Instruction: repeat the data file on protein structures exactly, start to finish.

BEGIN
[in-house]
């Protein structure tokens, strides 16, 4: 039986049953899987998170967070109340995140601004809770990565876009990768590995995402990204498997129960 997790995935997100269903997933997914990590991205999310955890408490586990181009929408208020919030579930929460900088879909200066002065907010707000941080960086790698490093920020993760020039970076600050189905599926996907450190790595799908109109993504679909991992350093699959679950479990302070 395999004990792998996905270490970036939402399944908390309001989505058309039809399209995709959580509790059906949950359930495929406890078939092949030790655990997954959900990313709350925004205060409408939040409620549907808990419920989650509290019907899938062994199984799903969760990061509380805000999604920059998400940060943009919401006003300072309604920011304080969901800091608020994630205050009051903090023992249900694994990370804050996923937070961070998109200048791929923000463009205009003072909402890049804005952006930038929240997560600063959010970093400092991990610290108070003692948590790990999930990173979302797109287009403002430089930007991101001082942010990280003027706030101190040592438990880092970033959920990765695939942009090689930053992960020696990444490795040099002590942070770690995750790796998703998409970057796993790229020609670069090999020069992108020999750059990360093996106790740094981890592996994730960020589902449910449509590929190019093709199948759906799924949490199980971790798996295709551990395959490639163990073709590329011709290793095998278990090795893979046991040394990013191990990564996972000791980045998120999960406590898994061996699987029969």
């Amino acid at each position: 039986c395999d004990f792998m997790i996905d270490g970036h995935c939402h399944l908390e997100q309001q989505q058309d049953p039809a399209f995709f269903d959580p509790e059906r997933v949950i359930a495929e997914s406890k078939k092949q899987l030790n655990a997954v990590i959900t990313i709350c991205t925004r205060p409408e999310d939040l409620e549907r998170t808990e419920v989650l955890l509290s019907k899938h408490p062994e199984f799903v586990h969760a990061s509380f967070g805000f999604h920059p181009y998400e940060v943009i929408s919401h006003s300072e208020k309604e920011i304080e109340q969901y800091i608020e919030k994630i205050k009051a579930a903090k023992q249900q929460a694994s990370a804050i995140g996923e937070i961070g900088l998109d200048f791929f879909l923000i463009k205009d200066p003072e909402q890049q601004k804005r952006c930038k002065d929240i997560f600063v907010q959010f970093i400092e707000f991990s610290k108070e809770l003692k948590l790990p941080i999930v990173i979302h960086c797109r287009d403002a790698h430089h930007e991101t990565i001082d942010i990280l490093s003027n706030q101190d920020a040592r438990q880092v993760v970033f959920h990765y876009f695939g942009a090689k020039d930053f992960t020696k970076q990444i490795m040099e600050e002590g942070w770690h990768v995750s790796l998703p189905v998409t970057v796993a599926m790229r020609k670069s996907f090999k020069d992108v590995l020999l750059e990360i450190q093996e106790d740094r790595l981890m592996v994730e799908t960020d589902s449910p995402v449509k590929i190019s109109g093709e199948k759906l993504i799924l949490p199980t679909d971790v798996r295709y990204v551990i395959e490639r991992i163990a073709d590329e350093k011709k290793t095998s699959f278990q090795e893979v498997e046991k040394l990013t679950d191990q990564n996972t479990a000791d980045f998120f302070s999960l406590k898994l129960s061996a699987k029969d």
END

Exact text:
[in-house]
């Protein structure tokens, strides 16, 4: 039986049953899987998170967070109340995140601004809770990565876009990768590995995402990204498997129960 997790995935997100269903997933997914990590991205999310955890408490586990181009929408208020919030579930929460900088879909200066002065907010707000941080960086790698490093920020993760020039970076600050189905599926996907450190790595799908109109993504679909991992350093699959679950479990302070 395999004990792998996905270490970036939402399944908390309001989505058309039809399209995709959580509790059906949950359930495929406890078939092949030790655990997954959900990313709350925004205060409408939040409620549907808990419920989650509290019907899938062994199984799903969760990061509380805000999604920059998400940060943009919401006003300072309604920011304080969901800091608020994630205050009051903090023992249900694994990370804050996923937070961070998109200048791929923000463009205009003072909402890049804005952006930038929240997560600063959010970093400092991990610290108070003692948590790990999930990173979302797109287009403002430089930007991101001082942010990280003027706030101190040592438990880092970033959920990765695939942009090689930053992960020696990444490795040099002590942070770690995750790796998703998409970057796993790229020609670069090999020069992108020999750059990360093996106790740094981890592996994730960020589902449910449509590929190019093709199948759906799924949490199980971790798996295709551990395959490639163990073709590329011709290793095998278990090795893979046991040394990013191990990564996972000791980045998120999960406590898994061996699987029969």
């Amino acid at each position: 039986c395999d004990f792998m997790i996905d270490g970036h995935c939402h399944l908390e997100q309001q989505q058309d049953p039809a399209f995709f269903d959580p509790e059906r997933v949950i359930a495929e997914s406890k078939k092949q899987l030790n655990a997954v990590i959900t990313i709350c991205t925004r205060p409408e999310d939040l409620e549907r998170t808990e419920v989650l955890l509290s019907k899938h408490p062994e199984f799903v586990h969760a990061s509380f967070g805000f999604h920059p181009y998400e940060v943009i929408s919401h006003s300072e208020k309604e920011i304080e109340q969901y800091i608020e919030k994630i205050k009051a579930a903090k023992q249900q929460a694994s990370a804050i995140g996923e937070i961070g900088l998109d200048f791929f879909l923000i463009k205009d200066p003072e909402q890049q601004k804005r952006c930038k002065d929240i997560f600063v907010q959010f970093i400092e707000f991990s610290k108070e809770l003692k948590l790990p941080i999930v990173i979302h960086c797109r287009d403002a790698h430089h930007e991101t990565i001082d942010i990280l490093s003027n706030q101190d920020a040592r438990q880092v993760v970033f959920h990765y876009f695939g942009a090689k020039d930053f992960t020696k970076q990444i490795m040099e600050e002590g942070w770690h990768v995750s790796l998703p189905v998409t970057v796993a599926m790229r020609k670069s996907f090999k020069d992108v590995l020999l750059e990360i450190q093996e106790d740094r790595l981890m592996v994730e799908t960020d589902s449910p995402v449509k590929i190019s109109g093709e199948k759906l993504i799924l949490p199980t679909d971790v798996r295709y990204v551990i395959e490639r991992i163990a073709d590329e350093k011709k290793t095998s699959f278990q090795e893979v498997e046991k040394l990013t679950d191990q990564n996972t479990a000791d980045f998120f302070s999960l406590k898994l129960s061996a699987k029969d």